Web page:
Sunday, January 31, 2010

Apocalyptic Radios

Not the last word on ambient, but I'll take the calendar's turn of the page to shift focus in February.

Perdition Hill Radio
I got my package of Boomkat Hot Offers purchases this past week, and it includes some great stuff. But this is unexpectedly out of New Mexico (right next door!), so I didn't want to nod off and forget. The American Southwest is not your ambient hotbed, and so of course William Fowler Collins' Perdition Hill Radio (2009) is a gothic mix of drone, noise, country-blues touches, black metal menace, and narrative doom. It showed up on, among some others, Boomkat's Top Albums of 2009 (#98).

Here's a review worth checking out.

Type Records' description (link has streaming audio):
From the desolate hills of Albuquerque, New Mexico comes self-styled black ambient overlord William Fowler Collins. Brought up in New England and educated in San Francisco, the constant traveling has given his music a rare patience and focus and a distinct connection with the sprawling American landscape. Like Earth’s seminal ‘Hex’ before it, ‘Perdition Hill Radio’, his second full-length, invokes the ghosts of a lost America and drags the rotting carcass of country music through a swamp of noise and drone.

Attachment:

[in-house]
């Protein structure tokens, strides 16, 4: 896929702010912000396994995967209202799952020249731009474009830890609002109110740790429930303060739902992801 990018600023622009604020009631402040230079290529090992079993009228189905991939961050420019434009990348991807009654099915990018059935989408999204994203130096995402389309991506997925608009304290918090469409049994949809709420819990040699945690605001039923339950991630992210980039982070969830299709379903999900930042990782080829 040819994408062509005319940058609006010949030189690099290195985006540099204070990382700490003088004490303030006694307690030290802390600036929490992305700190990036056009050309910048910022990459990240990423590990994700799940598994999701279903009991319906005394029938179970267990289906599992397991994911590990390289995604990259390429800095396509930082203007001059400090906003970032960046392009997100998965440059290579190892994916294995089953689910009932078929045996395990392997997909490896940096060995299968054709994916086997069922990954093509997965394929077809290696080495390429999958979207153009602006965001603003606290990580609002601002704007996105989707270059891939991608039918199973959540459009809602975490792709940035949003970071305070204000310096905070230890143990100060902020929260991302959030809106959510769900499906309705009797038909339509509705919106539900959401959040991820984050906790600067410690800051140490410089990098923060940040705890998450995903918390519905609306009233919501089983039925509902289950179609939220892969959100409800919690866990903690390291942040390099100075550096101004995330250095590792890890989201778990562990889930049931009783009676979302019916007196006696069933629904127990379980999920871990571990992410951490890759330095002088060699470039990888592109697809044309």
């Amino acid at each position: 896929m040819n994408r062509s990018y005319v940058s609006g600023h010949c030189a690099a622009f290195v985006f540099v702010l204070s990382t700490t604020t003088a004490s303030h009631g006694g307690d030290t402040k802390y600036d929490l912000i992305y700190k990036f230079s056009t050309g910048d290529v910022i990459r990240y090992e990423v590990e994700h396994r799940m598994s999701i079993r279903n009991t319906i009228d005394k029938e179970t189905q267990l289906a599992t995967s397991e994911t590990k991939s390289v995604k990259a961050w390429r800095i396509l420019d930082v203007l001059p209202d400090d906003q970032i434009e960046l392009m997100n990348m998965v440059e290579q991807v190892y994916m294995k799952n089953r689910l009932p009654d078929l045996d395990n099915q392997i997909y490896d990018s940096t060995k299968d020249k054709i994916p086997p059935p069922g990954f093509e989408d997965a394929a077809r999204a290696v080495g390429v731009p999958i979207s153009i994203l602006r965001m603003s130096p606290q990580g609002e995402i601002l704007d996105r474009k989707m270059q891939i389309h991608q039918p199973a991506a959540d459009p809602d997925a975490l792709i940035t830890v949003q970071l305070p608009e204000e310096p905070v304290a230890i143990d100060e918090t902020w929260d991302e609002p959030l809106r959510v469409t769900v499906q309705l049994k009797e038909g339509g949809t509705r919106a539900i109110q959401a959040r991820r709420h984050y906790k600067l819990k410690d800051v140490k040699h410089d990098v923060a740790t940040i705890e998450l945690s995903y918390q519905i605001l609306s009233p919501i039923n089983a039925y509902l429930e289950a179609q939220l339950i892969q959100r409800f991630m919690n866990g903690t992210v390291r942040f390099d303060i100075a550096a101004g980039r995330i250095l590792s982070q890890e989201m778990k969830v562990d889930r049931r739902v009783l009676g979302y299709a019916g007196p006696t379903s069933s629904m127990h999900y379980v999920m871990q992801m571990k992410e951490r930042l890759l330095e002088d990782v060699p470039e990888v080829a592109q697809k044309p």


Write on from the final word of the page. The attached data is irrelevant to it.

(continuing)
With a love of both experimental ambient music and ear-splitting black metal, Collins has arrived upon a grim hybrid of both. Black ambient might be the best description as this is neither one nor the other, inhabiting a lonely space in-between. The chugging, blown out treble and isolated darkness of Xasthur is all present and correct, but there are also echoes of William Basinski and Deaf Center hidden amongst the clouds of radio static. These rare cracks of beauty are what make ‘Perdition Hill Radio’ such an arresting listening experience, and what sets it apart from so much that has come before.

There is a shadowy link between the compositions of William Fowler Collins and fellow Type artists Svarte Greiner and Xela; all three share a similar fascination with the darker side of the ambient spectrum. Collins however manages to re-frame this darkness to suit the sun-baked mountain tops of New Mexico, and it’s all the bleaker for it. As crows circle an anonymous skeleton and brightly coloured lizards retreat into their dark corners, there could be no better soundtrack than this. Dark, doomy and with no escape from the pounding sun up above – ‘Perdition Hill Radio’ is a truly cinematic record.

No comments: